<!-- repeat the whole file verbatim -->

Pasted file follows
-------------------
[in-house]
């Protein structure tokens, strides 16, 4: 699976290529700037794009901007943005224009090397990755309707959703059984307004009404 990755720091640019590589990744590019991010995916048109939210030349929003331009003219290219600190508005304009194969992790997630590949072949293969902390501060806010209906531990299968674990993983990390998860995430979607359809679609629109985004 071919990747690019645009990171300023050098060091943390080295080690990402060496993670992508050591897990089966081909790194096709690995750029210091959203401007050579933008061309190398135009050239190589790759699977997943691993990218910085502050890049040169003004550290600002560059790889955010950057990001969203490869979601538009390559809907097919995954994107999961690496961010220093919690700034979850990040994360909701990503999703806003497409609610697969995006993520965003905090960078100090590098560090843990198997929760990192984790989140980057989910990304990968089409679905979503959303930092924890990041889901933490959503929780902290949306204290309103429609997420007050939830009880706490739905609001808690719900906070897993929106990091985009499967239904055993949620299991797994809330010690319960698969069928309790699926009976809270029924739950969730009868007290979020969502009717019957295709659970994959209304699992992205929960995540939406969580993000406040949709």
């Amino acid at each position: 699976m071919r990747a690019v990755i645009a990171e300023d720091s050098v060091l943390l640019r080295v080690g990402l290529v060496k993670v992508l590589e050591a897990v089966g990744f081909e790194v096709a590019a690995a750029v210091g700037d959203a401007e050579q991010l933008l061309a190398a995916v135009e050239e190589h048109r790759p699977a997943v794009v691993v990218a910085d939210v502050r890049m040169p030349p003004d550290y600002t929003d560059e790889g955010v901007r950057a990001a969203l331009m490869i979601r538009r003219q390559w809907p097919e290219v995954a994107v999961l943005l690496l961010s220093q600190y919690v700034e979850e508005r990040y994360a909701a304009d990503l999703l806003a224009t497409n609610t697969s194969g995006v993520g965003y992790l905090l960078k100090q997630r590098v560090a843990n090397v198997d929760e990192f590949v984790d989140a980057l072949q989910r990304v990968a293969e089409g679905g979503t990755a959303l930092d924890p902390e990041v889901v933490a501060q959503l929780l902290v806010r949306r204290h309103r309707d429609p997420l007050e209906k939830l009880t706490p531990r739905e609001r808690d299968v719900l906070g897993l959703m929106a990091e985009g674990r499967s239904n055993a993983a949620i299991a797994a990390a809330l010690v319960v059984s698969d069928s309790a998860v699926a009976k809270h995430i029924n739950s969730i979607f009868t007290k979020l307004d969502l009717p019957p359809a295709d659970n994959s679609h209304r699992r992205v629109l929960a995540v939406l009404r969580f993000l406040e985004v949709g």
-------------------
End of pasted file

[in-house]
């Protein structure tokens, strides 16, 4: 699976290529700037794009901007943005224009090397990755309707959703059984307004009404 990755720091640019590589990744590019991010995916048109939210030349929003331009003219290219600190508005304009194969992790997630590949072949293969902390501060806010209906531990299968674990993983990390998860995430979607359809679609629109985004 071919990747690019645009990171300023050098060091943390080295080690990402060496993670992508050591897990089966081909790194096709690995750029210091959203401007050579933008061309190398135009050239190589790759699977997943691993990218910085502050890049040169003004550290600002560059790889955010950057990001969203490869979601538009390559809907097919995954994107999961690496961010220093919690700034979850990040994360909701990503999703806003497409609610697969995006993520965003905090960078100090590098560090843990198997929760990192984790989140980057989910990304990968089409679905979503959303930092924890990041889901933490959503929780902290949306204290309103429609997420007050939830009880706490739905609001808690719900906070897993929106990091985009499967239904055993949620299991797994809330010690319960698969069928309790699926009976809270029924739950969730009868007290979020969502009717019957295709659970994959209304699992992205929960995540939406969580993000406040949709």
């Amino acid at each position: 699976m071919r990747a690019v990755i645009a990171e300023d720091s050098v060091l943390l640019r080295v080690g990402l290529v060496k993670v992508l590589e050591a897990v089966g990744f081909e790194v096709a590019a690995a750029v210091g700037d959203a401007e050579q991010l933008l061309a190398a995916v135009e050239e190589h048109r790759p699977a997943v794009v691993v990218a910085d939210v502050r890049m040169p030349p003004d550290y600002t929003d560059e790889g955010v901007r950057a990001a969203l331009m490869i979601r538009r003219q390559w809907p097919e290219v995954a994107v999961l943005l690496l961010s220093q600190y919690v700034e979850e508005r990040y994360a909701a304009d990503l999703l806003a224009t497409n609610t697969s194969g995006v993520g965003y992790l905090l960078k100090q997630r590098v560090a843990n090397v198997d929760e990192f590949v984790d989140a980057l072949q989910r990304v990968a293969e089409g679905g979503t990755a959303l930092d924890p902390e990041v889901v933490a501060q959503l929780l902290v806010r949306r204290h309103r309707d429609p997420l007050e209906k939830l009880t706490p531990r739905e609001r808690d299968v719900l906070g897993l959703m929106a990091e985009g674990r499967s239904n055993a993983a949620i299991a797994a990390a809330l010690v319960v059984s698969d069928s309790a998860v699926a009976k809270h995430i029924n739950s969730i979607f009868t007290k979020l307004d969502l009717p019957p359809a295709d659970n994959s679609h209304r699992r992205v629109l929960a995540v939406l009404r969580f993000l406040e985004v949709g």